Sponsors for the 2013 parade include Rabobank, Agromin, Dargan's Irish Pub, Georgino Development, Wells Fargo Bank, Ventura County Credit Unit, CSUCI, Crowne Plaza, Slaughter & Reagan and Limoneira.

 
Contemporary decorated eggs by artist/photographer Bernadette DiPietro
Contemporary decorated eggs by artist/photographer Bernadette DiPietro
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Adult Art Class Co-sponsored by Ojai Valley Museum
Ukrainian traditional decorated eggs from artist/photographer Bernadette DiPietro's private collection
Ukrainian traditional decorated eggs from artist/photographer Bernadette DiPietro's private collection
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The Ojai Valley Museum is offering a new, annual series of Adult Art Classes beginning in February 2013. Collaborating with Ojai artist, Bernadette DiPietro, and using her Blanche Street, “WORKING Artist Gallery” space as an adjunct classroom, the museum is able to offer this new enrichment/educational program to the public.

The March 9th class, “Ukrainian Egg Decoration,” is scheduled to coincide with the Easter Holiday. For nearly 2,000 years people from all over the world have been decorating eggs in the spring of the year. Each year with the first of spring, Ukrainians’ begin creating their collection of Pysanky eggs. The symbolic designs represent a meaning to both the designer of the egg and the person who receives them. They are believed to contain special powers. Participants in the workshop will decorate in the traditional manner, combining the legends, customs, symbols, and designs of Ukrainian Pysanky eggs.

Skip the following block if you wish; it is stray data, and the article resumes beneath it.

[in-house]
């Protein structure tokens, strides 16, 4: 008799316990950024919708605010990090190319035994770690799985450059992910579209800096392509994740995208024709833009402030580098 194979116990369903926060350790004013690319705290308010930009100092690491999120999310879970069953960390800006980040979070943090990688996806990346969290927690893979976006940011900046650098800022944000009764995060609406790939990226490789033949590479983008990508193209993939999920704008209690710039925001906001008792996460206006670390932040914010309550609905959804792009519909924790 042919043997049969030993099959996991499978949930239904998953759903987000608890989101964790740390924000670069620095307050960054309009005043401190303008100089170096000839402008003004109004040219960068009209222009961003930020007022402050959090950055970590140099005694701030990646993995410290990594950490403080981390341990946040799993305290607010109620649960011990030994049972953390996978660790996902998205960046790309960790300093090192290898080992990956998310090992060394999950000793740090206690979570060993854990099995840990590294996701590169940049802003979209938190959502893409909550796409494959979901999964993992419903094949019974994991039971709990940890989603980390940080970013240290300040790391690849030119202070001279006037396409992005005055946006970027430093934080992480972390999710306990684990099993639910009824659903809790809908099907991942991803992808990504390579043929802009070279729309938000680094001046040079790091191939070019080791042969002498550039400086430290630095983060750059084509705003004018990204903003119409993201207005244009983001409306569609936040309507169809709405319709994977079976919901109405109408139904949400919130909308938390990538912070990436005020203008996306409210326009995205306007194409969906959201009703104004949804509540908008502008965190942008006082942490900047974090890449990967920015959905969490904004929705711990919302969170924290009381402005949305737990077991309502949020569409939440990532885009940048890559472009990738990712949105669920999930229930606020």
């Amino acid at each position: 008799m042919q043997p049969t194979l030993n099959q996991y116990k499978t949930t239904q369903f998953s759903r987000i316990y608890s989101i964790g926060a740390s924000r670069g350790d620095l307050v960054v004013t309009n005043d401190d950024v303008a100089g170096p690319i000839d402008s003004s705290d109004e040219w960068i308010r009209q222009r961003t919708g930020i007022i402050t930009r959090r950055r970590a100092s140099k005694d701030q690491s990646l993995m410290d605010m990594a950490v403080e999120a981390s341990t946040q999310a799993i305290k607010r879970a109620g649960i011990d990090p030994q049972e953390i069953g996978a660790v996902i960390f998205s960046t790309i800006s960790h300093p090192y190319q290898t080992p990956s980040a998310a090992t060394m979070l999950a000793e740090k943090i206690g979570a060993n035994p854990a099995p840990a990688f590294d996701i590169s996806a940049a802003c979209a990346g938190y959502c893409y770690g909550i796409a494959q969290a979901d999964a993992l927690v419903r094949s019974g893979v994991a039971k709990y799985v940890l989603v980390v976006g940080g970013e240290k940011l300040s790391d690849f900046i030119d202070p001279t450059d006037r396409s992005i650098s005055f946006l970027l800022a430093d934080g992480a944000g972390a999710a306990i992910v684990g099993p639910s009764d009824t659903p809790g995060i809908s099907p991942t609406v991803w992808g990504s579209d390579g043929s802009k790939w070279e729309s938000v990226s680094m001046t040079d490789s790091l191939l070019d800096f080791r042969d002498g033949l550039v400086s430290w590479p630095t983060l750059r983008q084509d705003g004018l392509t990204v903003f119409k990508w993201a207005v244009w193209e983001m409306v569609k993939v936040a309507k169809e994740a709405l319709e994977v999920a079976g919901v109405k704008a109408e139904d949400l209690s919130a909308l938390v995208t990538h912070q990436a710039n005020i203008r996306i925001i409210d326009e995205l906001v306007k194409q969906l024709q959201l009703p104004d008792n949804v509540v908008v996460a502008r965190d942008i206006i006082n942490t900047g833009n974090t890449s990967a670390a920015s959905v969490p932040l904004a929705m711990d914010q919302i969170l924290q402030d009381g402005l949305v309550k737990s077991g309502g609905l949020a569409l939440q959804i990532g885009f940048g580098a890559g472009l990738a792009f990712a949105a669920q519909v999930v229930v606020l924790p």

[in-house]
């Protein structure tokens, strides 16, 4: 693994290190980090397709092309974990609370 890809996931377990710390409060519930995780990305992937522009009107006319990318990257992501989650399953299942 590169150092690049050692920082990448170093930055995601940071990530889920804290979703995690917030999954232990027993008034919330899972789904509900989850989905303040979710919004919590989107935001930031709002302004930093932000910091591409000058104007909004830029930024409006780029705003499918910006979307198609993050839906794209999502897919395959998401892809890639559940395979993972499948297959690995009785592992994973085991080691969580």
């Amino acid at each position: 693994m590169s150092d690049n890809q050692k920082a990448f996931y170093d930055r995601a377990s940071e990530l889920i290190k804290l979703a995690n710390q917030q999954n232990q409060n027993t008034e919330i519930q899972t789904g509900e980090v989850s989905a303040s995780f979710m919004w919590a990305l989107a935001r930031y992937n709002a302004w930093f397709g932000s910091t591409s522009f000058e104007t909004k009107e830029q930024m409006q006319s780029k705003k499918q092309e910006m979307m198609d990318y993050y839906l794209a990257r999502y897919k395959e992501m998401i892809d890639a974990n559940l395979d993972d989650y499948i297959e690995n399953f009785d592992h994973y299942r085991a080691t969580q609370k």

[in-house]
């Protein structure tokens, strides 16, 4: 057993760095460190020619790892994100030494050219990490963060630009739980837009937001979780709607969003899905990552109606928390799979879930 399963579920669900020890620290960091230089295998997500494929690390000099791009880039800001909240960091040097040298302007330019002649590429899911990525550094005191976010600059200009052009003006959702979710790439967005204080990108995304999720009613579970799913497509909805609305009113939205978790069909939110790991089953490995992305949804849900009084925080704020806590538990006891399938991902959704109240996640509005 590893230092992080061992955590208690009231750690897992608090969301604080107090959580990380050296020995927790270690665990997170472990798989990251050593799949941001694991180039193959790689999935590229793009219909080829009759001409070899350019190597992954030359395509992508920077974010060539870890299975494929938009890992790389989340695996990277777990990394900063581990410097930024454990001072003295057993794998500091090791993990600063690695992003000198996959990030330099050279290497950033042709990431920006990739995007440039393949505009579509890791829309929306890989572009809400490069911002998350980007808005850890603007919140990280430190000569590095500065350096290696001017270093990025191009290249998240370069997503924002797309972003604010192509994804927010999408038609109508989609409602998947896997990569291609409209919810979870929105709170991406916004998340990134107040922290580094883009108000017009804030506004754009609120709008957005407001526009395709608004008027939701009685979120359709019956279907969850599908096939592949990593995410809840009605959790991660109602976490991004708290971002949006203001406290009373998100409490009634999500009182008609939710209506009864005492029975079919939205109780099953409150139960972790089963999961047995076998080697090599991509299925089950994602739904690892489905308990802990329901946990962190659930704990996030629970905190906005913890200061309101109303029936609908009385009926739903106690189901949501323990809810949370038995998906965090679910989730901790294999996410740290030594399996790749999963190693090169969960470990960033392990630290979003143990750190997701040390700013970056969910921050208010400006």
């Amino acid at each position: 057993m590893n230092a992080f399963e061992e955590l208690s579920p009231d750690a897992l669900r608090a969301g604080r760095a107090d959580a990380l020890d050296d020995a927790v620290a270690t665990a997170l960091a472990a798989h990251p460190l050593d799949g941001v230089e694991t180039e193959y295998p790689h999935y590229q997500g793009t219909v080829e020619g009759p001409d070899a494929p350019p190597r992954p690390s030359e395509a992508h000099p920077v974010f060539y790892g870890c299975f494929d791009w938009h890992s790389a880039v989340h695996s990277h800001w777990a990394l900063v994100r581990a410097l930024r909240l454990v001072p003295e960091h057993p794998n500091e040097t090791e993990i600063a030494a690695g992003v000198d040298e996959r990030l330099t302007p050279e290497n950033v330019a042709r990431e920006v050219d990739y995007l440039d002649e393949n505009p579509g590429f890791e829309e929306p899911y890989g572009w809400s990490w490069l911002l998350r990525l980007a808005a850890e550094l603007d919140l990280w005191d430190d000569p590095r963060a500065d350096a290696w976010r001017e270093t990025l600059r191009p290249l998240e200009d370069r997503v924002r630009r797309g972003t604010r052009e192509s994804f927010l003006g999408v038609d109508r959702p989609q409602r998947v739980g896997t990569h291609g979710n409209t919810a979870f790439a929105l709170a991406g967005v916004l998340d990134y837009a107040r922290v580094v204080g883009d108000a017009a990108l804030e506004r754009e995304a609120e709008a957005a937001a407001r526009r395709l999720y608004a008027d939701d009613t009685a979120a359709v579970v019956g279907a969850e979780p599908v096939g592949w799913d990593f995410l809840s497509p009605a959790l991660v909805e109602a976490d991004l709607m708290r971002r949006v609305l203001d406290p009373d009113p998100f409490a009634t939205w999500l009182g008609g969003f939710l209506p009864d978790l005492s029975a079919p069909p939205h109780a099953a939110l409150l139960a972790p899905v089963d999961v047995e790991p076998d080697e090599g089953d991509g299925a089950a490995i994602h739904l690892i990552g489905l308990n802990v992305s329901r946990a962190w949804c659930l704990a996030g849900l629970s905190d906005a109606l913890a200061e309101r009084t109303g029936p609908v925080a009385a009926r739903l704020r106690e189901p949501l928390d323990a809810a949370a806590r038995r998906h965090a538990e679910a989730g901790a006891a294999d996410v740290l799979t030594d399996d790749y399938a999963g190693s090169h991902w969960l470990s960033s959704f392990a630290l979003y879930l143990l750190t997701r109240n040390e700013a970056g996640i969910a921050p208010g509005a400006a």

The fee for this all day workshop is $175.00 with a $30.00 materials fee, which includes all supplies, registration and your own set of tools to take home after the class. Early registration is recommended since each workshop is limited to 8 participants. The Ojai Valley Museum will e-mail a detailed description of the class, with applicable fees, just call (805) 640-1390, ext. 203. Or access the museum facebook page via our website at: www.ojaivalleymuseum.org.